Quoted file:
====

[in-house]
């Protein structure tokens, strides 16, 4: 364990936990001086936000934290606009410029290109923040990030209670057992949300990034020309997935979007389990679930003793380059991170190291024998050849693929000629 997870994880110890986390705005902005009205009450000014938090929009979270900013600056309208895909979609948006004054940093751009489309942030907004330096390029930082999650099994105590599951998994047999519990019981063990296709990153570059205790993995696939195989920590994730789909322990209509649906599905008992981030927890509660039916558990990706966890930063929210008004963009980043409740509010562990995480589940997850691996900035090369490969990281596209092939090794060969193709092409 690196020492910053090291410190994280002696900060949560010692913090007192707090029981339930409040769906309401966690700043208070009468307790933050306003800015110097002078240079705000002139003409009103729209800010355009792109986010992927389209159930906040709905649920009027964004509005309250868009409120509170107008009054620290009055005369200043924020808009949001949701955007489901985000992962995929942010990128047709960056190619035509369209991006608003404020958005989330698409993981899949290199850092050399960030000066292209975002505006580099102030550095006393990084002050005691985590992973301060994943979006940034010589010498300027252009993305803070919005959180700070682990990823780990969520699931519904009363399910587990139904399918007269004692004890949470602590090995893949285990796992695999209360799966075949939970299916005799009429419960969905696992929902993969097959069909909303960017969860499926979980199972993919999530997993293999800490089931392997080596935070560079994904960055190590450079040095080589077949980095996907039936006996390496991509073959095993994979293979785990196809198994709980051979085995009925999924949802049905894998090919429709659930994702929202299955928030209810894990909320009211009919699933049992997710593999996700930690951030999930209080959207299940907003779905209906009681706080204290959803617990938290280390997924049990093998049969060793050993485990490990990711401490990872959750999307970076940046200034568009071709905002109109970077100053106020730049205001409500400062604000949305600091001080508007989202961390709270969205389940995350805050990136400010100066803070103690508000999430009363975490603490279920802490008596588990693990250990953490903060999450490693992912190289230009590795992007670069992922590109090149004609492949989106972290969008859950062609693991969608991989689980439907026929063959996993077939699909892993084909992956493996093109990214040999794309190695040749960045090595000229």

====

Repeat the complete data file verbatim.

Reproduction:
[in-house]
């Protein structure tokens, strides 16, 4: 364990936990001086936000934290606009410029290109923040990030209670057992949300990034020309997935979007389990679930003793380059991170190291024998050849693929000629 997870994880110890986390705005902005009205009450000014938090929009979270900013600056309208895909979609948006004054940093751009489309942030907004330096390029930082999650099994105590599951998994047999519990019981063990296709990153570059205790993995696939195989920590994730789909322990209509649906599905008992981030927890509660039916558990990706966890930063929210008004963009980043409740509010562990995480589940997850691996900035090369490969990281596209092939090794060969193709092409 690196020492910053090291410190994280002696900060949560010692913090007192707090029981339930409040769906309401966690700043208070009468307790933050306003800015110097002078240079705000002139003409009103729209800010355009792109986010992927389209159930906040709905649920009027964004509005309250868009409120509170107008009054620290009055005369200043924020808009949001949701955007489901985000992962995929942010990128047709960056190619035509369209991006608003404020958005989330698409993981899949290199850092050399960030000066292209975002505006580099102030550095006393990084002050005691985590992973301060994943979006940034010589010498300027252009993305803070919005959180700070682990990823780990969520699931519904009363399910587990139904399918007269004692004890949470602590090995893949285990796992695999209360799966075949939970299916005799009429419960969905696992929902993969097959069909909303960017969860499926979980199972993919999530997993293999800490089931392997080596935070560079994904960055190590450079040095080589077949980095996907039936006996390496991509073959095993994979293979785990196809198994709980051979085995009925999924949802049905894998090919429709659930994702929202299955928030209810894990909320009211009919699933049992997710593999996700930690951030999930209080959207299940907003779905209906009681706080204290959803617990938290280390997924049990093998049969060793050993485990490990990711401490990872959750999307970076940046200034568009071709905002109109970077100053106020730049205001409500400062604000949305600091001080508007989202961390709270969205389940995350805050990136400010100066803070103690508000999430009363975490603490279920802490008596588990693990250990953490903060999450490693992912190289230009590795992007670069992922590109090149004609492949989106972290969008859950062609693991969608991989689980439907026929063959996993077939699909892993084909992956493996093109990214040999794309190695040749960045090595000229």